I agree that the paving backlog is a problem and I would look for ways to provide more funding to address the safety issues created when our Streets Department is not able to keep up with the demand for repairs. Additionally, I would work to ensure that neighborhoods that are typically overlooked are provided their due share for repaving and repairs.
3. Protected Bike Lanes: The city has over 230 miles of bike lanes but does not have a single mile of a physically protected bike lane, which is now the best practice among bicycle-friendly cities. Protected bike lanes provide physical separation, which can be accomplished by simply moving parking lanes over to provide a physical barrier. Would you support the installation of 30 miles of physically-protected bike lanes over the next five years and 15 miles of standards bike lanes annually?
Yes. It is important that when we expand bike lanes in our city we adopt best practices for both safety and ease of travel for all our residents.
4. In 2012, two important pieces of policy and legislation were adopted and passed. The City’s Planning Commission adopted the Pedestrian/Bicycle Master Plan, which identifies the streets and locations that need improvements for new bike lanes and sidewalks. Under Councilman Squilla’s leadership, Council voted unanimously to pass a Complete Streets bill to improve the safety of all streets for all users. Do you support the Streets Department installing bike lanes called for in the Pedestrian/Bicycle Plan when streets are repaved?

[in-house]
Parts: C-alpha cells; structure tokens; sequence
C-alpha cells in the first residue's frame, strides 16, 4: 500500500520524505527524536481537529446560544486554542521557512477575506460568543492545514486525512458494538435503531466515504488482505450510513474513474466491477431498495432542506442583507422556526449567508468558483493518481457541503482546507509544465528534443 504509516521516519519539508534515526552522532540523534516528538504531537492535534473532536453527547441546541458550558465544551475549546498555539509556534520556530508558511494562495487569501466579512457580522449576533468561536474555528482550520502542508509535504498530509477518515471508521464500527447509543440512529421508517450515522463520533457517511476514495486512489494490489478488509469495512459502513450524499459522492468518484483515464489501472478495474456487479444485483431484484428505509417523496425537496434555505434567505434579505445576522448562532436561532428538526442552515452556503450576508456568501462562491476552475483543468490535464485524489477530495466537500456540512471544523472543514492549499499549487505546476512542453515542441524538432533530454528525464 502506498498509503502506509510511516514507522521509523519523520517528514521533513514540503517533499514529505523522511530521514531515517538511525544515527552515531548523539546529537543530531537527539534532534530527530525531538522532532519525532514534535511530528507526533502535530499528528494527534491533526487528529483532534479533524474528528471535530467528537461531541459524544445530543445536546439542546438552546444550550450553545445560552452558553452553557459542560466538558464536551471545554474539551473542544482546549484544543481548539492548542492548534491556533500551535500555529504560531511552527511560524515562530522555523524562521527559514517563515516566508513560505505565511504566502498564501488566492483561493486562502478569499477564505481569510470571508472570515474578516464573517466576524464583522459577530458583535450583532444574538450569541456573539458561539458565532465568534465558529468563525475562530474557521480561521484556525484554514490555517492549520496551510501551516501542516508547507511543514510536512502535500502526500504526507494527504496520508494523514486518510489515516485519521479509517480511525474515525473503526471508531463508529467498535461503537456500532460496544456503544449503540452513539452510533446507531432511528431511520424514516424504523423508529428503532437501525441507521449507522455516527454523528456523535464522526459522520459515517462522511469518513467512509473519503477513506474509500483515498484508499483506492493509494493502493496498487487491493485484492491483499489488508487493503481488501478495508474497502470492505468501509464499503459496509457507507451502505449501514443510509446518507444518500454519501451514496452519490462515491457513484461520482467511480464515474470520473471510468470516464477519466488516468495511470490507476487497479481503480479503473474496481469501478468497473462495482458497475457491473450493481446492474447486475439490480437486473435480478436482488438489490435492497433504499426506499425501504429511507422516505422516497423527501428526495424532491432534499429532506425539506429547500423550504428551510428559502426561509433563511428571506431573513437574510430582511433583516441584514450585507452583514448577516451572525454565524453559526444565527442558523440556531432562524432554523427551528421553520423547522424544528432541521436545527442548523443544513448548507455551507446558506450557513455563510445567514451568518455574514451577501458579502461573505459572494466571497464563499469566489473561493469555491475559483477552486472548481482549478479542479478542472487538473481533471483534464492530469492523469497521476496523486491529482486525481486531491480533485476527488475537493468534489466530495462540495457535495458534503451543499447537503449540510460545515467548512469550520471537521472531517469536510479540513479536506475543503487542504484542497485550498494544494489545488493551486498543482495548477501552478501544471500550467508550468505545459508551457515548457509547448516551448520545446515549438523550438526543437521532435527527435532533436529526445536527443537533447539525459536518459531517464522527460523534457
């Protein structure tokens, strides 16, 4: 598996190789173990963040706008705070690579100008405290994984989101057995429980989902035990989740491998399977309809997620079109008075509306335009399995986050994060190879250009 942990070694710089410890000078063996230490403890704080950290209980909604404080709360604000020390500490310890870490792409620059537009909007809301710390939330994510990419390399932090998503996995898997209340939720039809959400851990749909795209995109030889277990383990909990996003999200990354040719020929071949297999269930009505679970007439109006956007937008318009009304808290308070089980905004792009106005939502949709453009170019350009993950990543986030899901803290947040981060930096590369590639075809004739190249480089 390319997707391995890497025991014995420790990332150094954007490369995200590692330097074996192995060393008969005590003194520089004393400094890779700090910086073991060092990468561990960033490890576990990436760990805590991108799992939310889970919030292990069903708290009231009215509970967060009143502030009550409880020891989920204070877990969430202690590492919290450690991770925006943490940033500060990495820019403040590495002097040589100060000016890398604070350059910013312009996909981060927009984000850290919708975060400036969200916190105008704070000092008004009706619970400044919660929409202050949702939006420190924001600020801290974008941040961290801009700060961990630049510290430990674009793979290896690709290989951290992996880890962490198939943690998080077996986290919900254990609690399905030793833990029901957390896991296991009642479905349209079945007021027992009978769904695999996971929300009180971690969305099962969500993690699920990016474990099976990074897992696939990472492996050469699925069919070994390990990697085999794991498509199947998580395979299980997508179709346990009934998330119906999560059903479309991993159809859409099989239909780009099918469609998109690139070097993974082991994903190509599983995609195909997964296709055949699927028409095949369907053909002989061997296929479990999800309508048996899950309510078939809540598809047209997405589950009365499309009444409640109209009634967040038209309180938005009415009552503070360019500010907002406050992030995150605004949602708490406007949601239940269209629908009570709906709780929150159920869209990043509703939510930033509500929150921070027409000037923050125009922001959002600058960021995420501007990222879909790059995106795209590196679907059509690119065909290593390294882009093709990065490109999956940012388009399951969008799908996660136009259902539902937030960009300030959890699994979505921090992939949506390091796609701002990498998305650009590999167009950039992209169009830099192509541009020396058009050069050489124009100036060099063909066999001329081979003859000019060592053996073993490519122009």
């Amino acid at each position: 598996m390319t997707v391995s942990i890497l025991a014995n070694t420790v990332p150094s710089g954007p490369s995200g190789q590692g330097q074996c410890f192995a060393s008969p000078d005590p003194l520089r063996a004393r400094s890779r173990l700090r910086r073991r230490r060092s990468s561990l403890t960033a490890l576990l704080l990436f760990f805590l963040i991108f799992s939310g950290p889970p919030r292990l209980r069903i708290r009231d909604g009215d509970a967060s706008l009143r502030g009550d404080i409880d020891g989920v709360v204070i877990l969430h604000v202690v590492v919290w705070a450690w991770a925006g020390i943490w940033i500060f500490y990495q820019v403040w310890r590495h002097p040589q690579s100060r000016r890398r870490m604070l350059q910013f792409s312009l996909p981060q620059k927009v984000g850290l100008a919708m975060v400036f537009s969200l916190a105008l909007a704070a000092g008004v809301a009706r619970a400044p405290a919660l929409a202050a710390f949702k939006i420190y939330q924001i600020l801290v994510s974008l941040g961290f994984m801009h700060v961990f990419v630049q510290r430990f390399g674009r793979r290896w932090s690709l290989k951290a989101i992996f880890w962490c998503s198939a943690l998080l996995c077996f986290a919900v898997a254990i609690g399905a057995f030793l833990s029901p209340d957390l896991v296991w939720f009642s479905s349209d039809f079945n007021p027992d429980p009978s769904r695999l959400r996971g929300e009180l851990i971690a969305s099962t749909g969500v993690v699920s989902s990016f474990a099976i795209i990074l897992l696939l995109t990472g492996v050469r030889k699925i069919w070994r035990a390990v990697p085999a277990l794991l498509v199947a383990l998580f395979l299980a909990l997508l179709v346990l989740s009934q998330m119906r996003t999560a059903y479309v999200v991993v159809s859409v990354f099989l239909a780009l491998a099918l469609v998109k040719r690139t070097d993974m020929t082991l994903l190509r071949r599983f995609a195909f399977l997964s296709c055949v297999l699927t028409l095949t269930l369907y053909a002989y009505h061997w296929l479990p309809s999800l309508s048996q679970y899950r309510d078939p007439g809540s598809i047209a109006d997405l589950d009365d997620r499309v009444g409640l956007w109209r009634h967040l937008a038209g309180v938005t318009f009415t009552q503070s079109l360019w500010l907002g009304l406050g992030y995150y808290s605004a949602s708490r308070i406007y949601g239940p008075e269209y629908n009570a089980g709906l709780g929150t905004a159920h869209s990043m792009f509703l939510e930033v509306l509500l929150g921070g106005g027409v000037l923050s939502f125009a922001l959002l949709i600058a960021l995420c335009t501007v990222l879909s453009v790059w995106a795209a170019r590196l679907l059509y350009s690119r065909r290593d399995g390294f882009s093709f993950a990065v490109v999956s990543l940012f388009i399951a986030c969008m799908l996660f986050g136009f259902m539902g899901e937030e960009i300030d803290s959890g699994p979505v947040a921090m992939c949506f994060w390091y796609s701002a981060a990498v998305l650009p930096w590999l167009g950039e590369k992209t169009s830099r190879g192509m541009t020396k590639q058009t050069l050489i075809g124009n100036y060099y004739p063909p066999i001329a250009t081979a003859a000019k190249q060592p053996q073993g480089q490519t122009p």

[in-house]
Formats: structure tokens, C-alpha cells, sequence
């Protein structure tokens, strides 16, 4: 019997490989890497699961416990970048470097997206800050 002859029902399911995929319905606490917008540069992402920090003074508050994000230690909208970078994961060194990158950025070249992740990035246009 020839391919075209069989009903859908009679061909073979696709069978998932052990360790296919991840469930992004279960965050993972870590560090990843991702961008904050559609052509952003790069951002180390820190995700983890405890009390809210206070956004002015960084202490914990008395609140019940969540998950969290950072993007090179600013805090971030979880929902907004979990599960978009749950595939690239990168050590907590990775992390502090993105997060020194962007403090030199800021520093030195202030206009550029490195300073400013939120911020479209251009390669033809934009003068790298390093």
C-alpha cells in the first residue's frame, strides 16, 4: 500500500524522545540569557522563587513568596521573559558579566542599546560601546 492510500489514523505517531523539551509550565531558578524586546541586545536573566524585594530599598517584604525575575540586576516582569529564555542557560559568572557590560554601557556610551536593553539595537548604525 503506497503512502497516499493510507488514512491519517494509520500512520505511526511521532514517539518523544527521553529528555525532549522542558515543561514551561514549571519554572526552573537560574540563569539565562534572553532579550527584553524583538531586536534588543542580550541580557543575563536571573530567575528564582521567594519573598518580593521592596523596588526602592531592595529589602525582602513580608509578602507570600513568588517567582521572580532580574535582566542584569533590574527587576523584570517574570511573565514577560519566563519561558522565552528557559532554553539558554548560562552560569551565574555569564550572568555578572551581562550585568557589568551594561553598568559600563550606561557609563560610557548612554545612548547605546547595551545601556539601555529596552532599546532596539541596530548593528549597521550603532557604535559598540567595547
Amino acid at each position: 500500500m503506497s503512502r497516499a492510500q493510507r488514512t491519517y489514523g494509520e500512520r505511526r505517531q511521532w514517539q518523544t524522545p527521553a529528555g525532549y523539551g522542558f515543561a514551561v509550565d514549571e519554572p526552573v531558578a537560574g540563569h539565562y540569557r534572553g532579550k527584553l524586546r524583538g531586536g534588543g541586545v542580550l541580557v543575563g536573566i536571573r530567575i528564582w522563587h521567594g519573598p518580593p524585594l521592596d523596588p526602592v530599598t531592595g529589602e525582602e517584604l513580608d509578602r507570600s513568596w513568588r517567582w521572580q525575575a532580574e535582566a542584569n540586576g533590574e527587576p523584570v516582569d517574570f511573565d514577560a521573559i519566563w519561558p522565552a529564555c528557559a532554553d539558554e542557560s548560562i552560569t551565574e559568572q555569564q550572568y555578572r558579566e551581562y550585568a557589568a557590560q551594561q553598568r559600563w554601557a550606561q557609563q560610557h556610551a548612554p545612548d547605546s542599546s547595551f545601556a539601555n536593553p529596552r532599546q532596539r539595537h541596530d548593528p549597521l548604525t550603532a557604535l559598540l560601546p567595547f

Yes. When streets are already being repaved it makes sense to get it right the first time and install bike lanes where possible.
5. Expand Bike Share: Philadelphia is inaugurating bike share in 2015. The Bicycle Coalition has partnered with Bike Share to provide community outreach. We believe making bike share as accessible to all neighborhoods in Philadelphia where there is demand and opportunity is important. Do you support the expansion of Bike Share to all Philadelphia neighborhoods after 2016?
Absolutely. Bike Share won’t be successful, or serve its intended purpose, if it merely exists as a recreational attraction for neighborhoods near Center City. My vision for a connected city provides greater access to bike lanes–including Bike Share–and public transportation so that residents aren’t trapped in their neighborhoods and can easily commute to their jobs and access public spaces across our city.